About The Palatine Museum
The Palatine Museum (Museo Palatino) on Rome’s Palatine Hill houses a collection of finds from this incredible archaeological site. With artefacts dating back as far as the Middle Palaeolithic era, the Palatine Museum offers a good overview of the area considered to be the birthplace of Rome.
The main exhibits at the Palatine Museum date back to ancient Rome, particularly between the 1st and 4th centuries AD when the Palatine Hill was the best address in the city as home to Rome’s emperors.
The Palatine Museum history
Built in 1868 over the remains of Emperor Domitian’s palace, the original museum was in a former Monastery of the Visitation. Establishment of the Palatine Museum or Antiquarium was the initiative of the archaeologist Alfonso Bartoli, who directed excavations of the Palatine and discovered objects from the site of the Domus Augustana.
The new museum site was constructed over the ancient remains using ruined parts of the demolished Villa Mills of the Farnese family – the great neo-Gothic residence destroyed to continue excavation.
In 1882 and during World War Two, many of the Palatine artefacts were housed in the National Roman Museum or Museo della Terme of Diocletian, and only a small proportion of the original collection was returned as the National Roman Museum wanted to keep and display the most beautiful works. The Ministry of Education – owner of both museums – agreed that visitors to the Palatine are more interested in the ruins themselves rather than a museum.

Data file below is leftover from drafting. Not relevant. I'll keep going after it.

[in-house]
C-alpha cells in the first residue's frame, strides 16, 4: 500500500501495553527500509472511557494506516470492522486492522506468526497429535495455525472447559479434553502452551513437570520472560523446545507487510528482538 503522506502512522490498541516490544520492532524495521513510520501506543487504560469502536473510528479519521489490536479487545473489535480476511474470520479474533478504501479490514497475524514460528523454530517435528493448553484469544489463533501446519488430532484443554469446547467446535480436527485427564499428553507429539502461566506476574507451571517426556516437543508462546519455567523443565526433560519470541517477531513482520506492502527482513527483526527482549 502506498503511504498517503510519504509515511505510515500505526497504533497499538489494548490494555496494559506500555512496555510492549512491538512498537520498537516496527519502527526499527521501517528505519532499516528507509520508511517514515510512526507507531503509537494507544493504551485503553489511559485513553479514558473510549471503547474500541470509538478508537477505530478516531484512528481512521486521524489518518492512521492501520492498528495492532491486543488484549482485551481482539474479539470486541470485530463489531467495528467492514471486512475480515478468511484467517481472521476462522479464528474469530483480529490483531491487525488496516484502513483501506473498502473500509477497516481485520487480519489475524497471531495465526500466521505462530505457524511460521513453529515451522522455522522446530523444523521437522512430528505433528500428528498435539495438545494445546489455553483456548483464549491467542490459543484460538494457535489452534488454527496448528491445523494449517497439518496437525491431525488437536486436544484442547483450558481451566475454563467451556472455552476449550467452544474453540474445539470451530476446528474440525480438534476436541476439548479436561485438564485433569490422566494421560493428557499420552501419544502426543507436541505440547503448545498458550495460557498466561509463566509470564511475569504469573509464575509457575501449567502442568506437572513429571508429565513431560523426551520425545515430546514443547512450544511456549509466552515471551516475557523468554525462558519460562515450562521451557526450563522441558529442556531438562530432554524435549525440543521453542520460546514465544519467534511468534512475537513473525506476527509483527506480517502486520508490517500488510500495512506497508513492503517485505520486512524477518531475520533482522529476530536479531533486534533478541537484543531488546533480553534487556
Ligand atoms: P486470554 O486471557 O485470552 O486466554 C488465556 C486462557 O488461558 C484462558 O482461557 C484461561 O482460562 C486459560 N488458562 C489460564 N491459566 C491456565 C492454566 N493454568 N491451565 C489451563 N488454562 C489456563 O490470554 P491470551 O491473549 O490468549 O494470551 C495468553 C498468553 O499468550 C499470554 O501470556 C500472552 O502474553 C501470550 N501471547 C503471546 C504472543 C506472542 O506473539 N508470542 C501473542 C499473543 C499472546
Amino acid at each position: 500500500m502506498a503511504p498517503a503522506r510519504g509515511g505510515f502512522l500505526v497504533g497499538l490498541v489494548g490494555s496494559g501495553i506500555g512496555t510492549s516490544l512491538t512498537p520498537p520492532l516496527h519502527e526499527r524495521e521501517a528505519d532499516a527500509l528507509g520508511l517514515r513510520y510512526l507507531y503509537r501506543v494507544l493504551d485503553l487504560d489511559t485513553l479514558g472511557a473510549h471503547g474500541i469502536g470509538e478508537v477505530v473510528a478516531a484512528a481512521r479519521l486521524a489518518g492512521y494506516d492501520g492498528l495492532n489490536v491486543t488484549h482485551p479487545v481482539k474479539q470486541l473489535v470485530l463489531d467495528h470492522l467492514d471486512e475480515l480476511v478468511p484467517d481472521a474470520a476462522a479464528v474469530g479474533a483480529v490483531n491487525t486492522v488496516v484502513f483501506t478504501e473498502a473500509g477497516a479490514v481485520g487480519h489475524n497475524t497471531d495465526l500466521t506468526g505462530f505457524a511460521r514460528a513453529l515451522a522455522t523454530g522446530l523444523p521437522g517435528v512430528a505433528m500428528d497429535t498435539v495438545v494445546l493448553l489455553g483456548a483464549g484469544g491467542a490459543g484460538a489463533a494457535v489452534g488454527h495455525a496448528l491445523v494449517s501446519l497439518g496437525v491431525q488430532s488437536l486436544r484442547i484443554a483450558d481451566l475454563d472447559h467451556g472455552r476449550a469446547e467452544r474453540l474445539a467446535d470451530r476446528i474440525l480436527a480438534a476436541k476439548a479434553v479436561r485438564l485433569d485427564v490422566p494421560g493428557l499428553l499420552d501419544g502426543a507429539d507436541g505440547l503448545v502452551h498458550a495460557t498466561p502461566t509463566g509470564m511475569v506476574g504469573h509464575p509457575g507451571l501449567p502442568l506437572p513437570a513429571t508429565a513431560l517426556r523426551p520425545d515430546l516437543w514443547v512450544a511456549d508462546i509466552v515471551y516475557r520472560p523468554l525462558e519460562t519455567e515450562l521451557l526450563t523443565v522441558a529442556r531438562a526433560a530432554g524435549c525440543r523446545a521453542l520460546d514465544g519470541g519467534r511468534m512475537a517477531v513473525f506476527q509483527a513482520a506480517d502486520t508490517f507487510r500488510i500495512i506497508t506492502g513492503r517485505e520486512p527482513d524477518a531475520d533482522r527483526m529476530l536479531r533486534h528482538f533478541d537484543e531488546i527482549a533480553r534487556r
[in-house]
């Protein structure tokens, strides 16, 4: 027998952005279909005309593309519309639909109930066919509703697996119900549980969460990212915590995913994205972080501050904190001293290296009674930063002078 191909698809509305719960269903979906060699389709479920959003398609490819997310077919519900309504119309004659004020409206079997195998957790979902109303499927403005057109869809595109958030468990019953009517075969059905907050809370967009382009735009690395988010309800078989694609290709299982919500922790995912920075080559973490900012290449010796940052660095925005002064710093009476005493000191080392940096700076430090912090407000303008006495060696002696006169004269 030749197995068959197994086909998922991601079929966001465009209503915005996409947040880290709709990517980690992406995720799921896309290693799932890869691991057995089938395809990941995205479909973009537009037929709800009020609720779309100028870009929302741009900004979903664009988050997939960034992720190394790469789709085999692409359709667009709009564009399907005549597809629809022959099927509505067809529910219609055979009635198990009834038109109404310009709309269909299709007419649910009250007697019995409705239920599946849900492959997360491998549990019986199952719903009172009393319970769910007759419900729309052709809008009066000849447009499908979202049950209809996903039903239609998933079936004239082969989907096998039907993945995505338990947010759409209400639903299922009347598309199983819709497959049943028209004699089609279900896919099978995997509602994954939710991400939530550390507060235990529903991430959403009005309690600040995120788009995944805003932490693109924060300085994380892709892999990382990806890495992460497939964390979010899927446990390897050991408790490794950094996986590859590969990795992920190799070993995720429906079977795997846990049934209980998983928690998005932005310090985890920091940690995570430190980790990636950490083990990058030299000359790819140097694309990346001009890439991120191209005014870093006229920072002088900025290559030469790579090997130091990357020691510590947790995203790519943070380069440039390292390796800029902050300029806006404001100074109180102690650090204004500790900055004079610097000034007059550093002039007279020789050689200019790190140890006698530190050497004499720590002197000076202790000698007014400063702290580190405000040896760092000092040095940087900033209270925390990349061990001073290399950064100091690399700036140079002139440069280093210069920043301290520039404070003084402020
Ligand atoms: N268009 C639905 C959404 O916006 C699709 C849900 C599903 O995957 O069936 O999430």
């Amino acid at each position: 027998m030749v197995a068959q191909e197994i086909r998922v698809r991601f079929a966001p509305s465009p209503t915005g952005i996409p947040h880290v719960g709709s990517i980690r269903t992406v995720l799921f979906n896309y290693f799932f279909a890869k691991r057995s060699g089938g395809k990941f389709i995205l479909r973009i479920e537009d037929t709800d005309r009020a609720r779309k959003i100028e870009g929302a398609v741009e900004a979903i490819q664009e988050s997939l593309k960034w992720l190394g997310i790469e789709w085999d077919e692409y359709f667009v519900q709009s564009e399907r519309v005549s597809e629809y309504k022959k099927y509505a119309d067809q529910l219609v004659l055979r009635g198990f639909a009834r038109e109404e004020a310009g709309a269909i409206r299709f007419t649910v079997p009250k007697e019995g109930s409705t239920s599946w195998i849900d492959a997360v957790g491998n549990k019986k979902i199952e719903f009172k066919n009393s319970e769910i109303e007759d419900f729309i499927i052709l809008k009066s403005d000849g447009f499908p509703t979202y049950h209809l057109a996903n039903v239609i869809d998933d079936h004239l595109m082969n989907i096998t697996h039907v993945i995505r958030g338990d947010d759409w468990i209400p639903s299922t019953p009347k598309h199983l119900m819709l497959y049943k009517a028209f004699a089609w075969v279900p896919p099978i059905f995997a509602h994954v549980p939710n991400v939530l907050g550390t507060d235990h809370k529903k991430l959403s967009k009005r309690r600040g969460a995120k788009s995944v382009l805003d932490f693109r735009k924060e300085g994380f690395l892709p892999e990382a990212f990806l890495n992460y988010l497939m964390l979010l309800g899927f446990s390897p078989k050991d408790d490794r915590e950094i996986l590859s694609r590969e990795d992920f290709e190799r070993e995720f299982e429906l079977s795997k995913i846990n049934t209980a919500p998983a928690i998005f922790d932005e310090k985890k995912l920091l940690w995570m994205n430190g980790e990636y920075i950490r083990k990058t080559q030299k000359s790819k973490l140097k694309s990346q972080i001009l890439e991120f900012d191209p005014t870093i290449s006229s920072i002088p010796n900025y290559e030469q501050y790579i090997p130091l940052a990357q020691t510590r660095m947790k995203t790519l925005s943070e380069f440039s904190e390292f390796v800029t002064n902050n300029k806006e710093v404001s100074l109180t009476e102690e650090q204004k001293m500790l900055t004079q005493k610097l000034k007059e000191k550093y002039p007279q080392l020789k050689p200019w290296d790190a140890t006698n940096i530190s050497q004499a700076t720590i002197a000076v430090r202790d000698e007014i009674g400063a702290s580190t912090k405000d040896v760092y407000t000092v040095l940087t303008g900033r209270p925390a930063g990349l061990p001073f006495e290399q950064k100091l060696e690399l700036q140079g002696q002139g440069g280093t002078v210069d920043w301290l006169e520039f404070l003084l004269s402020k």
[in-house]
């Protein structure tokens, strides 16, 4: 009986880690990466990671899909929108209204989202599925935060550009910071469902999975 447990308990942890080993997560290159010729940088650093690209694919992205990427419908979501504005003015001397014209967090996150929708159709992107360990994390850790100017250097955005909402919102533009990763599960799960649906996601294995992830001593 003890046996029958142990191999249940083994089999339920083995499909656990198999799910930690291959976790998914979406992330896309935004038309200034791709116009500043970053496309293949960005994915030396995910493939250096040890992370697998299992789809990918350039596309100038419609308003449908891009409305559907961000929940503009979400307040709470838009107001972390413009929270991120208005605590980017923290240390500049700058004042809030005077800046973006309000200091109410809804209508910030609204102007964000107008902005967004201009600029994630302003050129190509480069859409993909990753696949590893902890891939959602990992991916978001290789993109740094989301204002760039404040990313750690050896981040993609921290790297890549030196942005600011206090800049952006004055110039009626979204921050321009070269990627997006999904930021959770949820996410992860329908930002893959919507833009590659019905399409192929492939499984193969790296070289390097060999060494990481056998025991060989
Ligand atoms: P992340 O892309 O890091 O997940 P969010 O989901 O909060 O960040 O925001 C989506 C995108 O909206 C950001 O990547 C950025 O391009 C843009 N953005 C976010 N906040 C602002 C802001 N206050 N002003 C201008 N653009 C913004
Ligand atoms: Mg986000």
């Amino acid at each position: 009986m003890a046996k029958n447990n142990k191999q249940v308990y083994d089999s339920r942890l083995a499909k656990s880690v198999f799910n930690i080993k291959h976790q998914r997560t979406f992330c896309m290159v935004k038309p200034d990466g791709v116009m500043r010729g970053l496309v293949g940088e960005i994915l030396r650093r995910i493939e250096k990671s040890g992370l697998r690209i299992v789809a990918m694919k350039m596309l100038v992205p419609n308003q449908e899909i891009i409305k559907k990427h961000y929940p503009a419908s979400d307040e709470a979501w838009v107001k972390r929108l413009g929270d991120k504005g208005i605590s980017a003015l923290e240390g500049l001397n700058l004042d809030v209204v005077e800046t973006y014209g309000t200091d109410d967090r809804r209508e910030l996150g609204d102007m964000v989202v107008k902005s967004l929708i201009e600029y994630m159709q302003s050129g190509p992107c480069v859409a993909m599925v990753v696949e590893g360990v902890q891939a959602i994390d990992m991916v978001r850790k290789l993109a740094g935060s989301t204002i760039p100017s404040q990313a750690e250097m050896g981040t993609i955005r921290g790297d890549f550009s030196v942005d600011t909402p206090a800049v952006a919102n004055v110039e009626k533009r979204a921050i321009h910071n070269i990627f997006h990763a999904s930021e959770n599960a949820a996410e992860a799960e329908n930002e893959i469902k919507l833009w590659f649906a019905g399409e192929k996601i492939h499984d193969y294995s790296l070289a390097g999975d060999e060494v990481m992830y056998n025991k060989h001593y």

During the 1990s, the museum was reorganised and rebuilt to mark the Bimillennium of Augustus. The new installations were more user-friendly and divided the collections onto 2 floors.
The Palatine Museum today
Today, explore the ground floor rooms which preserve the site’s original domus, narrating the Palatine Hill’s history back to the origins of Rome until the Principate’s beginning in the 1st century AD. Moving up to the first floor, make sure you do not miss the finds from the age of Augustus, who altered the function and appearance of the hill.
Another highlight of the museum are in Room VII, full of mosaics and intricate paintings from the Neronian Domus Transitoria. Other artefacts on display include incredibly well-preserve statues of different marbles – particularly beautiful is the soft black sculpture of Danaide. You can spend up to an hour enjoying these ancient treasures.
Getting to The Palatine Museum
Situated at the Palatine Hill in Rome’s ancient centre, the easiest way to reach the museum is by Metro line B, alighting at stop Colosseo, a couple of minutes walk away. Otherwise buses 75, 81, 87, 673, 175 and 204 stop at Colosseo, and the number 3 tram.
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